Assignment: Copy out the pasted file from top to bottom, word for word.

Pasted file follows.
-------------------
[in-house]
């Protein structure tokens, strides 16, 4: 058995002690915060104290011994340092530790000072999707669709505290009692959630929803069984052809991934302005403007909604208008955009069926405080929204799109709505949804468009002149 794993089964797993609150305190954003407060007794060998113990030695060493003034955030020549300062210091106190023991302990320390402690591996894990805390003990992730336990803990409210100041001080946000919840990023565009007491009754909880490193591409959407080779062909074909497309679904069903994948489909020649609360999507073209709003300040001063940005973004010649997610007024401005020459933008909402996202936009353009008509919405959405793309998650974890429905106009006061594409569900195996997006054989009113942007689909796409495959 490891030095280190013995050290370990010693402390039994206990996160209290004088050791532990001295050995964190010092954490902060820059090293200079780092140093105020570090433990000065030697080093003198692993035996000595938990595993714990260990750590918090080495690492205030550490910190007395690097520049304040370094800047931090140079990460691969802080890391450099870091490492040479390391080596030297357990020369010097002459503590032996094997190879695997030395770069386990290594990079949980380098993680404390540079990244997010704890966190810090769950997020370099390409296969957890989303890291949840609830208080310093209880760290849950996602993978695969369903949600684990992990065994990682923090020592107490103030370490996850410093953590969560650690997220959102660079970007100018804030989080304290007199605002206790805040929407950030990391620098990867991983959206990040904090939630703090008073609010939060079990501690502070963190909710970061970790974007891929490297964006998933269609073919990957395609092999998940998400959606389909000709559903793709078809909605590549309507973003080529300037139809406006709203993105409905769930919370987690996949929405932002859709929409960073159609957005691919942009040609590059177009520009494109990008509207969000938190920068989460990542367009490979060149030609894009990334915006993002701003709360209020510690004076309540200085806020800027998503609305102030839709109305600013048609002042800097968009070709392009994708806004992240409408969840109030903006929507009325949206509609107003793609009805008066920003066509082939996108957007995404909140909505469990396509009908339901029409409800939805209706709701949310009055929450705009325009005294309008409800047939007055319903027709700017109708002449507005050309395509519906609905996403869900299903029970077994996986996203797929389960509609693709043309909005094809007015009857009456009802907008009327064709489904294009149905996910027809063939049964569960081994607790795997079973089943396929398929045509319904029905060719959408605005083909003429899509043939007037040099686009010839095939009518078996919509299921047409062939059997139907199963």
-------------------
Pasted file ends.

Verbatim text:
[in-house]
């Protein structure tokens, strides 16, 4: 058995002690915060104290011994340092530790000072999707669709505290009692959630929803069984052809991934302005403007909604208008955009069926405080929204799109709505949804468009002149 794993089964797993609150305190954003407060007794060998113990030695060493003034955030020549300062210091106190023991302990320390402690591996894990805390003990992730336990803990409210100041001080946000919840990023565009007491009754909880490193591409959407080779062909074909497309679904069903994948489909020649609360999507073209709003300040001063940005973004010649997610007024401005020459933008909402996202936009353009008509919405959405793309998650974890429905106009006061594409569900195996997006054989009113942007689909796409495959 490891030095280190013995050290370990010693402390039994206990996160209290004088050791532990001295050995964190010092954490902060820059090293200079780092140093105020570090433990000065030697080093003198692993035996000595938990595993714990260990750590918090080495690492205030550490910190007395690097520049304040370094800047931090140079990460691969802080890391450099870091490492040479390391080596030297357990020369010097002459503590032996094997190879695997030395770069386990290594990079949980380098993680404390540079990244997010704890966190810090769950997020370099390409296969957890989303890291949840609830208080310093209880760290849950996602993978695969369903949600684990992990065994990682923090020592107490103030370490996850410093953590969560650690997220959102660079970007100018804030989080304290007199605002206790805040929407950030990391620098990867991983959206990040904090939630703090008073609010939060079990501690502070963190909710970061970790974007891929490297964006998933269609073919990957395609092999998940998400959606389909000709559903793709078809909605590549309507973003080529300037139809406006709203993105409905769930919370987690996949929405932002859709929409960073159609957005691919942009040609590059177009520009494109990008509207969000938190920068989460990542367009490979060149030609894009990334915006993002701003709360209020510690004076309540200085806020800027998503609305102030839709109305600013048609002042800097968009070709392009994708806004992240409408969840109030903006929507009325949206509609107003793609009805008066920003066509082939996108957007995404909140909505469990396509009908339901029409409800939805209706709701949310009055929450705009325009005294309008409800047939007055319903027709700017109708002449507005050309395509519906609905996403869900299903029970077994996986996203797929389960509609693709043309909005094809007015009857009456009802907008009327064709489904294009149905996910027809063939049964569960081994607790795997079973089943396929398929045509319904029905060719959408605005083909003429899509043939007037040099686009010839095939009518078996919509299921047409062939059997139907199963």